"pokroić" is perfective. So "pokroiłem mięso" is "I cut the meat" (I finished, it is now as I wanted it to be). "kroiłem mięso" is like "I was cutting the meat", it just talks about the process.


https://www.duolingo.com/profile/cuidifengling

Ahh, yes, Im sorry that i asked again, I want to say" cut the paper like this with scisors" and "use the scissors to cut the paper like this", so is it "tnij papier nożyczkami jak to " and "użyj nożyczek aby ciąć jak to", thanks.


https://www.duolingo.com/profile/Jellei

"like this" = "this way", right?

I'd say "Tnij papier nożyczkami, w ten sposób" (or "potnij", the perfective option that focuses on the result), and "użyj nożyczek aby pociąć papier, w ten sposób" (here I'd really use perfective 'pociąć' rather than imperfective 'ciąć').


https://www.duolingo.com/profile/dont_tread_on_me

thx, i keep it in mind, i was thinking about this because of pomidor and pomidora but now i see what youve written


https://www.duolingo.com/profile/immery

well there is a bit heated conwersation about eating pomidor/pomidora here https://www.duolingo.com/comment/12723758 and here have a visualisation of an alive tomato https://www.duolingo.com/comment/12252002


https://www.duolingo.com/profile/chce_polski

Bo jedlem na Taco Bell.


https://www.duolingo.com/profile/idanlipin

Bo chcę to jeść, a to jest za duże


https://www.duolingo.com/profile/Jericurls

What is the polish equivalent of this english idiom?


https://www.duolingo.com/profile/Jellei

Wow, I never paid attention to the comments here and I haven't been aware that it's something idiomatic in English until now... English never ceases to surprise me :D This sentence can only be interpreted literally in Polish.

OK, it's not a vulgar word so I guess there's no harm in answering your question... generally, "to fart" = "pierdnąć" (perfective) and "pierdzieć" (imperfective). You'd find it in a dictionary anyway. As for something idiomatic, I think the most common is "puścić bąka" (lit. to let go a bumblebee).


https://www.duolingo.com/profile/Aug.Girotto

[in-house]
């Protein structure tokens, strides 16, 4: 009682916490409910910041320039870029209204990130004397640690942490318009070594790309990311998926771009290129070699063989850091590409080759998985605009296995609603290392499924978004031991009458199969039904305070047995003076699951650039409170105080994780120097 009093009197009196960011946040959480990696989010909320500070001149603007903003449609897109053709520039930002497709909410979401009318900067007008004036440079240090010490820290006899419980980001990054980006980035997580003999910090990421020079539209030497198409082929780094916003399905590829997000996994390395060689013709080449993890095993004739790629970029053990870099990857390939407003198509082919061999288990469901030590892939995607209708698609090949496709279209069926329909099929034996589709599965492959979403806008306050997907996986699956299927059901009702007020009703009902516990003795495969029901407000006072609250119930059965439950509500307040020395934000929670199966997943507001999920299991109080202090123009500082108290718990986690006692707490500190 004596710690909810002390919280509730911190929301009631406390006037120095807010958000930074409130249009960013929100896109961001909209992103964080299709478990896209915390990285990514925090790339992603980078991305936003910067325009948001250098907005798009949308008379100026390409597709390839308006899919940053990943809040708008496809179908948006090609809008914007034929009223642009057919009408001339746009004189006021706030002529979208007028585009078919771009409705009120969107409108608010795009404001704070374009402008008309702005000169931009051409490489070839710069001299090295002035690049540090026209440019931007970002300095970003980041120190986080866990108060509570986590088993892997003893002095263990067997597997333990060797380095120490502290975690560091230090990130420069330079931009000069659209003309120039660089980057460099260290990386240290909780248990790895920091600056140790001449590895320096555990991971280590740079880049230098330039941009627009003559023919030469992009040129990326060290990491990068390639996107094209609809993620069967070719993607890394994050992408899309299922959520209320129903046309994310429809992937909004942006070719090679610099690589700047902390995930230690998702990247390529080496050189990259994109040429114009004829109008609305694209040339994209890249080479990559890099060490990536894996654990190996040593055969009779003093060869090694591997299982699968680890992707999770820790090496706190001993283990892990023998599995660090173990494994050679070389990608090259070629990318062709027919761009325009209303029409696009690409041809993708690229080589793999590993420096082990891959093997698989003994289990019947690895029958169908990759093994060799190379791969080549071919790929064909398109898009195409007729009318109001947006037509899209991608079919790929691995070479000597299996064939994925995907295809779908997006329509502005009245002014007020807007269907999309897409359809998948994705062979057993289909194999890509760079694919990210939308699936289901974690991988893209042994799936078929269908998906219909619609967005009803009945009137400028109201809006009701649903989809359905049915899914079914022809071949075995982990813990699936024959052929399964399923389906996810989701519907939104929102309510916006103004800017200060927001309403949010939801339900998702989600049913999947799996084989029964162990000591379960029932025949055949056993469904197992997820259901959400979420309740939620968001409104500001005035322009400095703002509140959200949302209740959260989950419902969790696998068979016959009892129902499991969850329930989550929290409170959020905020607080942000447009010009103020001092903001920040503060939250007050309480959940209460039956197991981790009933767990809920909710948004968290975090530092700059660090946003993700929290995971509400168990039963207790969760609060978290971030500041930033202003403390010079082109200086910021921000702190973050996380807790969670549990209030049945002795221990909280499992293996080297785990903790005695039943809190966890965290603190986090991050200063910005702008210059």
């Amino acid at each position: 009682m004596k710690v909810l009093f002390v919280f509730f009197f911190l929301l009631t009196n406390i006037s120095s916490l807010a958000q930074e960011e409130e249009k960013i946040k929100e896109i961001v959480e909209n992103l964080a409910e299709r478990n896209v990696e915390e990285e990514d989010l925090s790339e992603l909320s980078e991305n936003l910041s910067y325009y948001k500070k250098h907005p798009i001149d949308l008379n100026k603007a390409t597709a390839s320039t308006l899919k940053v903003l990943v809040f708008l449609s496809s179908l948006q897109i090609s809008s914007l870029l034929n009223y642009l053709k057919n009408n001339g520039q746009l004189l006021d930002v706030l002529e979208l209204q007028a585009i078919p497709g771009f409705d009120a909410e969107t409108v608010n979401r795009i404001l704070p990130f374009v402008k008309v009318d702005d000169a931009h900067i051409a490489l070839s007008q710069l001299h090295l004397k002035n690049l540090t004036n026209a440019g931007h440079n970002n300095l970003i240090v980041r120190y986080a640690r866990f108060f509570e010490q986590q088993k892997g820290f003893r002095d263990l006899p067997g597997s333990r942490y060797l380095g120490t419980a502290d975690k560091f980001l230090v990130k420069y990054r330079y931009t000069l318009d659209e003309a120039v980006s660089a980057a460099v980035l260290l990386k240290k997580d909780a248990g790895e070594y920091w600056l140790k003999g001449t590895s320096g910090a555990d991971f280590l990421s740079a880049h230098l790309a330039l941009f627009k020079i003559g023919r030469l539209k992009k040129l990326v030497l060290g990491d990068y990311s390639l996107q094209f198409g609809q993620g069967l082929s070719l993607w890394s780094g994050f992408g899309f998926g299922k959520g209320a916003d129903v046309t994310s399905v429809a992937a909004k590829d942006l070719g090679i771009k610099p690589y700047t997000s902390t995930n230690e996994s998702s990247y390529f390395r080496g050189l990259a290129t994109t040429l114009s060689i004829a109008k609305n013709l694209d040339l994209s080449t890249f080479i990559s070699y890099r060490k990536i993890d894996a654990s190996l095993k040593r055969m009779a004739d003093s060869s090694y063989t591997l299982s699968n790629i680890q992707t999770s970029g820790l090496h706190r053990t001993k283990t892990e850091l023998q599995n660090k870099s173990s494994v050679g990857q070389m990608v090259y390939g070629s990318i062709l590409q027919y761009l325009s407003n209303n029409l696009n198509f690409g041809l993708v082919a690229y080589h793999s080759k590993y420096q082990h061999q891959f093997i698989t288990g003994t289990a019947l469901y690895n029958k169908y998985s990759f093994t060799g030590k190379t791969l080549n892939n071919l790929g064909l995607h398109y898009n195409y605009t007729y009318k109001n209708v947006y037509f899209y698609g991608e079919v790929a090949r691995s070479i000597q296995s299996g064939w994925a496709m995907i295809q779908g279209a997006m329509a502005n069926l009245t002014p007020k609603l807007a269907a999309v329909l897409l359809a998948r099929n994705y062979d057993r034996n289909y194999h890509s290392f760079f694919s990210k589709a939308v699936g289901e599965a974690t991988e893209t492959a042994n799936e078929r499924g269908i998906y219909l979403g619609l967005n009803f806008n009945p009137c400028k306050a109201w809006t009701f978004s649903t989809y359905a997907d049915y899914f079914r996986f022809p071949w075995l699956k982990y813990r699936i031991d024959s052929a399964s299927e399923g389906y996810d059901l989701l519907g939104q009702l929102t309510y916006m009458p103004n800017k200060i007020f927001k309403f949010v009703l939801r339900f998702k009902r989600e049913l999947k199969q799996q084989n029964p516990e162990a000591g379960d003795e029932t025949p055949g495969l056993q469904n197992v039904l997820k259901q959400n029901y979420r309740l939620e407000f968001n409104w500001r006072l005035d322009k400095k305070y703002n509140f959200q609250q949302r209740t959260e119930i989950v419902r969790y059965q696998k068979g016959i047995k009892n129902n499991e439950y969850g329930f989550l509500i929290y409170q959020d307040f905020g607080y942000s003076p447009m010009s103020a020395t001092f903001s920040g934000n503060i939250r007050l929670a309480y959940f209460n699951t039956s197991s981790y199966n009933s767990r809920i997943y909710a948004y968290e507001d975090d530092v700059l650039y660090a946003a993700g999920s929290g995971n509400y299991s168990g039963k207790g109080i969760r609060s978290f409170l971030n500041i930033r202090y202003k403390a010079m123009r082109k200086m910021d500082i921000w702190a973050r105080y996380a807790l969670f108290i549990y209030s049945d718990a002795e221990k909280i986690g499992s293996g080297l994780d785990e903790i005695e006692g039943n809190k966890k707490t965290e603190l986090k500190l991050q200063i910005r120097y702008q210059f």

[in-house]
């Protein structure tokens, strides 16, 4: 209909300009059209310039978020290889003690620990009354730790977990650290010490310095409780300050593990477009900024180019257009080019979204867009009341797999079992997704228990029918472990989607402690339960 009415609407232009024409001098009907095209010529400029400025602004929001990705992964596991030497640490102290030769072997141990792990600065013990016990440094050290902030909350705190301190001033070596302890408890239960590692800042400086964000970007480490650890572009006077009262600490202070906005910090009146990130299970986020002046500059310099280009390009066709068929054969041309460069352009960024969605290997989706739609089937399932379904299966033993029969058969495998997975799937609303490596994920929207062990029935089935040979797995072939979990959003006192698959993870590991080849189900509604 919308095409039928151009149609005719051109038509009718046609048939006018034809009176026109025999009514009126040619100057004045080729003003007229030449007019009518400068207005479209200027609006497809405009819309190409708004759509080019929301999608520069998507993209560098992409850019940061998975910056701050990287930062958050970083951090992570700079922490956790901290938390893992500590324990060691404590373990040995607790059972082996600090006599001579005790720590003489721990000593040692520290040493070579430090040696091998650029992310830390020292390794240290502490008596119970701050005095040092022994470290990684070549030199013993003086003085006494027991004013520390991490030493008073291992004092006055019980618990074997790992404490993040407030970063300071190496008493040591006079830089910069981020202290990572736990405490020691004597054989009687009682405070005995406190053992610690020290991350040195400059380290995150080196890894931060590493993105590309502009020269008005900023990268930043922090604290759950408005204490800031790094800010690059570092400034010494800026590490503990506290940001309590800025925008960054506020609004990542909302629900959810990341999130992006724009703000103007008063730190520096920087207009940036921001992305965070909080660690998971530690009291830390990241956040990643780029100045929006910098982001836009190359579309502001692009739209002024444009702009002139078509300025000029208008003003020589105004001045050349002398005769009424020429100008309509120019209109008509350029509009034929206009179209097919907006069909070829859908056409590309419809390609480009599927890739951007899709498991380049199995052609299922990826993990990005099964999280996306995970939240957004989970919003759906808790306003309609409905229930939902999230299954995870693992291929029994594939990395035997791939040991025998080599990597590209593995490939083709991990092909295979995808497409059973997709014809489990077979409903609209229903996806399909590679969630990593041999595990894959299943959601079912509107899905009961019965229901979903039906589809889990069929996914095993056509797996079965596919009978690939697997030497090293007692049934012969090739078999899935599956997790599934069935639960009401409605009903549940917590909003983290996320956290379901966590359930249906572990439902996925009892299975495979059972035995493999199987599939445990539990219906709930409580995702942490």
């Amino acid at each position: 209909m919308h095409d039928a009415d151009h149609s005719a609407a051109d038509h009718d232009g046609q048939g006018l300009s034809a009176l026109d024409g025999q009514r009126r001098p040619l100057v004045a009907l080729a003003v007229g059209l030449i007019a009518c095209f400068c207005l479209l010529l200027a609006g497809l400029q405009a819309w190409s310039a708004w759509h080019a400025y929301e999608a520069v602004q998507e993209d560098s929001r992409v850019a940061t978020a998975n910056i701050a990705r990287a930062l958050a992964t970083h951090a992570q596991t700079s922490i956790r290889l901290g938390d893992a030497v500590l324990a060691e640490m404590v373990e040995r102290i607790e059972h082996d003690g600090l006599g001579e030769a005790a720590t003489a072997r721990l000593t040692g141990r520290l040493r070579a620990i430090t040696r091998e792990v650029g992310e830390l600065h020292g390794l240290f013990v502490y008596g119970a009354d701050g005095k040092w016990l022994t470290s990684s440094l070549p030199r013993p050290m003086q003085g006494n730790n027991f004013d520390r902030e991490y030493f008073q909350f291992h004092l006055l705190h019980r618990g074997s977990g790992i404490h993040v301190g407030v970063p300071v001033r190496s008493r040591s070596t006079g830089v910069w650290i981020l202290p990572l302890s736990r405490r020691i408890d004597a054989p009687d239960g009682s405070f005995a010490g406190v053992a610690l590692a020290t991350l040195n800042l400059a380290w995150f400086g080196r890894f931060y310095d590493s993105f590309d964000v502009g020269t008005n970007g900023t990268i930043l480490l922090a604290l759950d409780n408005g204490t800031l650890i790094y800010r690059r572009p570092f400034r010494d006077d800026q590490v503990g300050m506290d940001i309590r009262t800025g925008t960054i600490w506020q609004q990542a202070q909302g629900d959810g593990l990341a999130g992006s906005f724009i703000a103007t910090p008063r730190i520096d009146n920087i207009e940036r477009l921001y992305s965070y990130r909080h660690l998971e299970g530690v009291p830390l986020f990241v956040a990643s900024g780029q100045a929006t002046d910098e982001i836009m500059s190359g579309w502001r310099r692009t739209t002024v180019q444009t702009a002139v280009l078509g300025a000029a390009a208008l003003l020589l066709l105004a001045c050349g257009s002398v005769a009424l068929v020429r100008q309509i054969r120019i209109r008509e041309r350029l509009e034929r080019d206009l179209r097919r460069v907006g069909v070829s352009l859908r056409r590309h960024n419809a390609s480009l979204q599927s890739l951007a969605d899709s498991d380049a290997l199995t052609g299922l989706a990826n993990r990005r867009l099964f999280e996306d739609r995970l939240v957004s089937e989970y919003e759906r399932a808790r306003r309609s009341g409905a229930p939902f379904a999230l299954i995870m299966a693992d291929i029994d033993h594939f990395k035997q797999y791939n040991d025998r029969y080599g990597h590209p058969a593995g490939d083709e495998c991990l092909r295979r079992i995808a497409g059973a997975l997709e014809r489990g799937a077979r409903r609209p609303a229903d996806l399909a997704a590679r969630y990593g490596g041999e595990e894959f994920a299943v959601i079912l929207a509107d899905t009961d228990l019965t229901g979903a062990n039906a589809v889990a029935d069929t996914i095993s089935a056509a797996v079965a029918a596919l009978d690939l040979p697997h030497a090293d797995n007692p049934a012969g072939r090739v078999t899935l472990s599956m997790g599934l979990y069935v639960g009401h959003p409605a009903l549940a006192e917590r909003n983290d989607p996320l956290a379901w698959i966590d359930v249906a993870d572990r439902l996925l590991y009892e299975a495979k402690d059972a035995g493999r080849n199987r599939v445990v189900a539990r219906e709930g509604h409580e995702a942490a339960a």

I think it would be better for us all if we never stop eating cheese then. Thanks for the help :)


https://www.duolingo.com/profile/Mirko903131

What is wrong with Why do you slice a cheese ?


https://www.duolingo.com/profile/alik1989

Cheese is uncountable, hence no indefinite article.


https://www.duolingo.com/profile/Mirko903131

Thank you Alik, I but I beg to differ, in English cheese is countable. Last month in Parma, I bought two cheeses. https://en.oxforddictionaries.com/definition/cheese


https://www.duolingo.com/profile/Glen624972

Może to była fasolka, którą zjadłem na lunch?


https://www.duolingo.com/profile/arminia11_web_de

Hee, hee, hee. THIS is why we are not royals.


https://www.duolingo.com/profile/F4yY9kZj

"Cutting cheese" sounds slightly odd; "slicing cheese," or perhaps "cutting up cheese," would be more natural.


https://www.duolingo.com/profile/Jellei

OK, let's make it "slicing" indeed to avoid anyone thinking that the Polish sentence is some kind of an idiom.

Also, added "cutting up".


https://www.duolingo.com/profile/tyleryounesrocks

I think it is fine, it is just funny in this way XD


https://www.duolingo.com/profile/Jellei

Well, the answer is fine, but what if you try to make a joke in Polish and there will be an awkward silence because it won't be any kind of a joke in Polish? ;)


https://www.duolingo.com/profile/JanuszDona

I thought you were the American... Odd.


https://www.duolingo.com/profile/Aug.Girotto

Is it possible to use this phrase meaning "taking the cheese of the diet" like "i'm fat, so I decided to cut the cheese". At least in brazilian portuguese it is completely normal


https://www.duolingo.com/profile/Jellei

No, it won't work at all, I'm afraid.


https://www.duolingo.com/profile/Aug.Girotto

Thanks! How should i say that in polish then?


https://www.duolingo.com/profile/Jellei

Hmm... that's a surprisingly difficult thing to translate for me... I guess I'd go with "wyeliminować ser z diety", although that sounds quite... brutal :D